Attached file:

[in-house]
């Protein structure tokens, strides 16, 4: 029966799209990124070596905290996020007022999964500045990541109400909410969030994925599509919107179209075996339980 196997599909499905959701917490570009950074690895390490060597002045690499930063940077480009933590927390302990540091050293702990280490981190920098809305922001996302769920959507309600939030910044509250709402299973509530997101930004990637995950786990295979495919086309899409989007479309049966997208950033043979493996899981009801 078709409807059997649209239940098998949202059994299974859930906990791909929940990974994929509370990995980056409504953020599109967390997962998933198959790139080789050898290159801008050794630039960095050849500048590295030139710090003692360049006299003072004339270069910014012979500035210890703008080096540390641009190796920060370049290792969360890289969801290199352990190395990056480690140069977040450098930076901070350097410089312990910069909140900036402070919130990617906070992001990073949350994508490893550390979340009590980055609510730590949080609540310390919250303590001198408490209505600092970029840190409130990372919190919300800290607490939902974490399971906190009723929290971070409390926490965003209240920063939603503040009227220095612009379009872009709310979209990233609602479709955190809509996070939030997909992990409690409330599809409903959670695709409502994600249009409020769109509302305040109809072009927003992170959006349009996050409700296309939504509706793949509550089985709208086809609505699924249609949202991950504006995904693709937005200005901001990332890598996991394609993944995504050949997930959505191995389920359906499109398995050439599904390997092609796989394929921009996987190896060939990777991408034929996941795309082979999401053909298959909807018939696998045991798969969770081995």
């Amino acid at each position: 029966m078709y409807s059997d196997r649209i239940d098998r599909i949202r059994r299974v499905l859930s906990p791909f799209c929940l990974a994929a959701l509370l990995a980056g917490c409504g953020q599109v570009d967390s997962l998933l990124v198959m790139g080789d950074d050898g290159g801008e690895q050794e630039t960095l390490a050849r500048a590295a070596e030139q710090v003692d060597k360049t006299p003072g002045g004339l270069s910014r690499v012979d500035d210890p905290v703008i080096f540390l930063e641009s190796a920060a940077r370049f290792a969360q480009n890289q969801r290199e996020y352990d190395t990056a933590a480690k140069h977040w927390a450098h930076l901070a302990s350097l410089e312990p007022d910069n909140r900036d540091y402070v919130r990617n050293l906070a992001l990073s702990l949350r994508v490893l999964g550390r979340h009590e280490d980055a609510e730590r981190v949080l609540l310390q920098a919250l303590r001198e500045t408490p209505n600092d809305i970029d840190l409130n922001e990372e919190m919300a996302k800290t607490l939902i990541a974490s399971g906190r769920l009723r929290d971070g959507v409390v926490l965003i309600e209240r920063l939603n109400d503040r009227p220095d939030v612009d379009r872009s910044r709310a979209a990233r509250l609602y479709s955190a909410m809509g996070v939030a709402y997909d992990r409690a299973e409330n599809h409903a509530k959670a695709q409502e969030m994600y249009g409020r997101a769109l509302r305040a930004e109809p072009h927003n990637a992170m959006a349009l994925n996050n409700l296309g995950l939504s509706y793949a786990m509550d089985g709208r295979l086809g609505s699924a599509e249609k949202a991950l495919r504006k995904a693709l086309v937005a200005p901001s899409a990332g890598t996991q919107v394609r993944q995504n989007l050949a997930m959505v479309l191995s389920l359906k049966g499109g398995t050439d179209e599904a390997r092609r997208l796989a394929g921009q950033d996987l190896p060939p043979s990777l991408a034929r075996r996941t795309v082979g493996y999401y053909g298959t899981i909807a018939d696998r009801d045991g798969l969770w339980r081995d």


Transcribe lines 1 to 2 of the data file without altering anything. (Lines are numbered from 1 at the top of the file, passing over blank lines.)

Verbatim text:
[in-house]
């Protein structure tokens, strides 16, 4: 029966799209990124070596905290996020007022999964500045990541109400909410969030994925599509919107179209075996339980 196997599909499905959701917490570009950074690895390490060597002045690499930063940077480009933590927390302990540091050293702990280490981190920098809305922001996302769920959507309600939030910044509250709402299973509530997101930004990637995950786990295979495919086309899409989007479309049966997208950033043979493996899981009801 078709409807059997649209239940098998949202059994299974859930906990791909929940990974994929509370990995980056409504953020599109967390997962998933198959790139080789050898290159801008050794630039960095050849500048590295030139710090003692360049006299003072004339270069910014012979500035210890703008080096540390641009190796920060370049290792969360890289969801290199352990190395990056480690140069977040450098930076901070350097410089312990910069909140900036402070919130990617906070992001990073949350994508490893550390979340009590980055609510730590949080609540310390919250303590001198408490209505600092970029840190409130990372919190919300800290607490939902974490399971906190009723929290971070409390926490965003209240920063939603503040009227220095612009379009872009709310979209990233609602479709955190809509996070939030997909992990409690409330599809409903959670695709409502994600249009409020769109509302305040109809072009927003992170959006349009996050409700296309939504509706793949509550089985709208086809609505699924249609949202991950504006995904693709937005200005901001990332890598996991394609993944995504050949997930959505191995389920359906499109398995050439599904390997092609796989394929921009996987190896060939990777991408034929996941795309082979999401053909298959909807018939696998045991798969969770081995």